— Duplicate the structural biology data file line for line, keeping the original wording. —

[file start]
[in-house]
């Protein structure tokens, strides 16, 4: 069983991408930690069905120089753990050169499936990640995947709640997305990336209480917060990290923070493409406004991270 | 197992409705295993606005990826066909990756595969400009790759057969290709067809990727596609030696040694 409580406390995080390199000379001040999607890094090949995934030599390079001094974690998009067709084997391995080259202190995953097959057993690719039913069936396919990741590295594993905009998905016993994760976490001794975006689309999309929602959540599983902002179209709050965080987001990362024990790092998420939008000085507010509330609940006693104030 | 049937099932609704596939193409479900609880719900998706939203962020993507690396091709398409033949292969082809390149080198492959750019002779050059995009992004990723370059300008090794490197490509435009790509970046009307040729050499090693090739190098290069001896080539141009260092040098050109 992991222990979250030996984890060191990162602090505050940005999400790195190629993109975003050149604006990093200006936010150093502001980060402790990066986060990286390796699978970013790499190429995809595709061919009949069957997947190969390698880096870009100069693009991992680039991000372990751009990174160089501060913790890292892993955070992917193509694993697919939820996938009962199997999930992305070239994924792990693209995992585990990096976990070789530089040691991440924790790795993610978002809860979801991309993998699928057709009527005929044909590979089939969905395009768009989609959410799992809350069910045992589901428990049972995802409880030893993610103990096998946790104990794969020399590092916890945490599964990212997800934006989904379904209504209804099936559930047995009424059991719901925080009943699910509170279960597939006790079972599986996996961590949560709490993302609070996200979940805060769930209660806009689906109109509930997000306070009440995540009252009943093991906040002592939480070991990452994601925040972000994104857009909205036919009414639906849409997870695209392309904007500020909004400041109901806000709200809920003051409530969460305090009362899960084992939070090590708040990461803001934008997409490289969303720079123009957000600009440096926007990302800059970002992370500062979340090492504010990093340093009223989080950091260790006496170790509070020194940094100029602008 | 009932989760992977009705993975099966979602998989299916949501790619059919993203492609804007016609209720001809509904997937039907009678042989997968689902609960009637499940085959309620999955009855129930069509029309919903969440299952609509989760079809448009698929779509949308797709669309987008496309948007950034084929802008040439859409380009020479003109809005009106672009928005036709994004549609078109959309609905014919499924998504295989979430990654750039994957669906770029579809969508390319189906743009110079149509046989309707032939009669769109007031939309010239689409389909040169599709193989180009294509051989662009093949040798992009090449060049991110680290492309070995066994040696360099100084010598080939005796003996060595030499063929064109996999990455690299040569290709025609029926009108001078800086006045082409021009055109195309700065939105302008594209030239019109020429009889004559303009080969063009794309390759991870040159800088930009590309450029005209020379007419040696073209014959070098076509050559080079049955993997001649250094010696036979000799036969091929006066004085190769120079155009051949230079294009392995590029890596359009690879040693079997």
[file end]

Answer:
[in-house]
């Protein structure tokens, strides 16, 4: 069983991408930690069905120089753990050169499936990640995947709640997305990336209480917060990290923070493409406004991270 | 197992409705295993606005990826066909990756595969400009790759057969290709067809990727596609030696040694 409580406390995080390199000379001040999607890094090949995934030599390079001094974690998009067709084997391995080259202190995953097959057993690719039913069936396919990741590295594993905009998905016993994760976490001794975006689309999309929602959540599983902002179209709050965080987001990362024990790092998420939008000085507010509330609940006693104030 | 049937099932609704596939193409479900609880719900998706939203962020993507690396091709398409033949292969082809390149080198492959750019002779050059995009992004990723370059300008090794490197490509435009790509970046009307040729050499090693090739190098290069001896080539141009260092040098050109 992991222990979250030996984890060191990162602090505050940005999400790195190629993109975003050149604006990093200006936010150093502001980060402790990066986060990286390796699978970013790499190429995809595709061919009949069957997947190969390698880096870009100069693009991992680039991000372990751009990174160089501060913790890292892993955070992917193509694993697919939820996938009962199997999930992305070239994924792990693209995992585990990096976990070789530089040691991440924790790795993610978002809860979801991309993998699928057709009527005929044909590979089939969905395009768009989609959410799992809350069910045992589901428990049972995802409880030893993610103990096998946790104990794969020399590092916890945490599964990212997800934006989904379904209504209804099936559930047995009424059991719901925080009943699910509170279960597939006790079972599986996996961590949560709490993302609070996200979940805060769930209660806009689906109109509930997000306070009440995540009252009943093991906040002592939480070991990452994601925040972000994104857009909205036919009414639906849409997870695209392309904007500020909004400041109901806000709200809920003051409530969460305090009362899960084992939070090590708040990461803001934008997409490289969303720079123009957000600009440096926007990302800059970002992370500062979340090492504010990093340093009223989080950091260790006496170790509070020194940094100029602008 | 009932989760992977009705993975099966979602998989299916949501790619059919993203492609804007016609209720001809509904997937039907009678042989997968689902609960009637499940085959309620999955009855129930069509029309919903969440299952609509989760079809448009698929779509949308797709669309987008496309948007950034084929802008040439859409380009020479003109809005009106672009928005036709994004549609078109959309609905014919499924998504295989979430990654750039994957669906770029579809969508390319189906743009110079149509046989309707032939009669769109007031939309010239689409389909040169599709193989180009294509051989662009093949040798992009090449060049991110680290492309070995066994040696360099100084010598080939005796003996060595030499063929064109996999990455690299040569290709025609029926009108001078800086006045082409021009055109195309700065939105302008594209030239019109020429009889004559303009080969063009794309390759991870040159800088930009590309450029005209020379007419040696073209014959070098076509050559080079049955993997001649250094010696036979000799036969091929006066004085190769120079155009051949230079294009392995590029890596359009690879040693079997």